FCC Approves SpaceX’s E-Band Spectrum Use for Next-Gen Starlink Satellites

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Written By Viktor

Product manager by day, Starlink enthusiast by night.

In a landmark decision, the Federal Communications Commission (FCC) has officially greenlit SpaceX’s proposal to utilize the E-band spectrum for its forthcoming second-generation Starlink satellites.

This approval marks a significant enhancement to the satellite internet service’s data capacity, promising to revolutionize global internet accessibility.

SpaceX plans to leverage the “E-band” spectrum — which encompasses frequencies in the 71.0-76.0 GHz (space-to-Earth) and 81.0-86.0 GHz (Earth-to-space) ranges — to significantly bolster communications between its Starlink satellites and the company’s ground stations on Earth.

The approval by the FCC is only applicable to its Gen2 satellites, which were first cleared for deployment by the regulator back in December 2022.

This move is expected to quadruple the data throughput per satellite compared to the current generation, offering faster and more reliable internet connections worldwide.

The decision arrives after the FCC’s comprehensive review of SpaceX’s proposal, alongside public comments and technical assessments.

By granting access to these higher frequency bands, the FCC aims to support SpaceX in meeting the escalating demand for high-speed, low-latency internet, especially in underserved and remote areas across the globe.

SpaceX’s second-generation Starlink network is designed to support up to 32 satellites communicating simultaneously with a single ground station, potentially allowing for 64 co-frequency beams to be transmitted to the same location at any given time.

This technical capability is crucial for managing the increased data volume that the E-band spectrum usage will facilitate.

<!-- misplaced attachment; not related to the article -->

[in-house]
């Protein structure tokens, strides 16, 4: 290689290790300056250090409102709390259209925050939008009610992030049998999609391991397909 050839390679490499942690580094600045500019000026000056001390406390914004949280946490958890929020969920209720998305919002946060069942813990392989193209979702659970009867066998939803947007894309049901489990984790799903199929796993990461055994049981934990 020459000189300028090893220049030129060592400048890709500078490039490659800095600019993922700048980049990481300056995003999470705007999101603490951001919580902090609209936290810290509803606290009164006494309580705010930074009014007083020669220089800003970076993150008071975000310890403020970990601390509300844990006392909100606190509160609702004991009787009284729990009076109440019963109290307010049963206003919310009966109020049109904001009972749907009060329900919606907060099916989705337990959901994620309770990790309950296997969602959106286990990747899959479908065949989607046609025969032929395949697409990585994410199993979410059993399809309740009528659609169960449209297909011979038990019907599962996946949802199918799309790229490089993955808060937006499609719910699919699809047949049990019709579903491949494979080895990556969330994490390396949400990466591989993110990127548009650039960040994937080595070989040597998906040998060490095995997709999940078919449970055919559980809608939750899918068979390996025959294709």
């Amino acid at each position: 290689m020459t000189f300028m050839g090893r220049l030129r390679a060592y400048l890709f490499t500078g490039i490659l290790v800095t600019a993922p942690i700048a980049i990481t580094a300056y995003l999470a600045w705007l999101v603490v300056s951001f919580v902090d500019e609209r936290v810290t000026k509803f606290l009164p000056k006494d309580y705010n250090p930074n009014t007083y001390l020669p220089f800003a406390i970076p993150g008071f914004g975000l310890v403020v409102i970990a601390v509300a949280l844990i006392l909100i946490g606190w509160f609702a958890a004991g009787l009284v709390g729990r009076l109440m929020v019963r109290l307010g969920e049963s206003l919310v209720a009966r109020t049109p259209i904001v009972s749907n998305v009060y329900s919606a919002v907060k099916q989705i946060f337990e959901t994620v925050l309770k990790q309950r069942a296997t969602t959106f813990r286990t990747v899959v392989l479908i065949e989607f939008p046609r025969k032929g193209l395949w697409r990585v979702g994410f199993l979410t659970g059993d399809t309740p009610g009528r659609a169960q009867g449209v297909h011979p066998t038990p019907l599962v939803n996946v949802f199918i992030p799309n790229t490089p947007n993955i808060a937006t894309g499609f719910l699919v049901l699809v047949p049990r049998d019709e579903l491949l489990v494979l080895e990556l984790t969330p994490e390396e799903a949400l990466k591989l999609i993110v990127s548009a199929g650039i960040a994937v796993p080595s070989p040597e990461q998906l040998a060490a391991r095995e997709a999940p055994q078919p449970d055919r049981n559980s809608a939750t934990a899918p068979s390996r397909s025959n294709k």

However, the FCC’s approval comes with stringent conditions. SpaceX is required to carefully coordinate its use of the E-band spectrum to prevent interference with other satellite operators who may also seek to utilize these frequencies.

The FCC emphasized the importance of ensuring that all services can coexist without disruption. Moreover, it also urged SpaceX to continue working with the scientific community to mitigate any issues astronomers may face.

The E-band spectrum will primarily be used for backhaul communications between the orbiting Starlink satellites and SpaceX’s “gateway” ground stations, which link the satellites to the terrestrial internet infrastructure.

SpaceX teased the Gen2’s E-band backhaul capability and the resulting increase in capacity all the way back in February 2023 (see tweet above).

By leveraging the E-band for backhaul links, SpaceX can effectively multiply the overall throughput of the Starlink system, making it possible to serve a greater number of users simultaneously while maintaining high service quality.

Prior to receiving full approval, SpaceX was granted temporary authority to test the E-band spectrum capabilities.

The successful completion of these tests, which reported no interference issues with other spectrum users, played a significant role in the FCC’s decision to grant full operational clearance.

The FCC’s authorization of SpaceX to use the E-band spectrum for its second-generation Starlink satellites represents a major step forward in the company’s mission to deliver superior satellite internet service.

By harnessing the power of the E-band, SpaceX is set to further solidify its position as a leader in the satellite internet industry and making strides toward universal internet coverage – and ultimately colonizing Mars.

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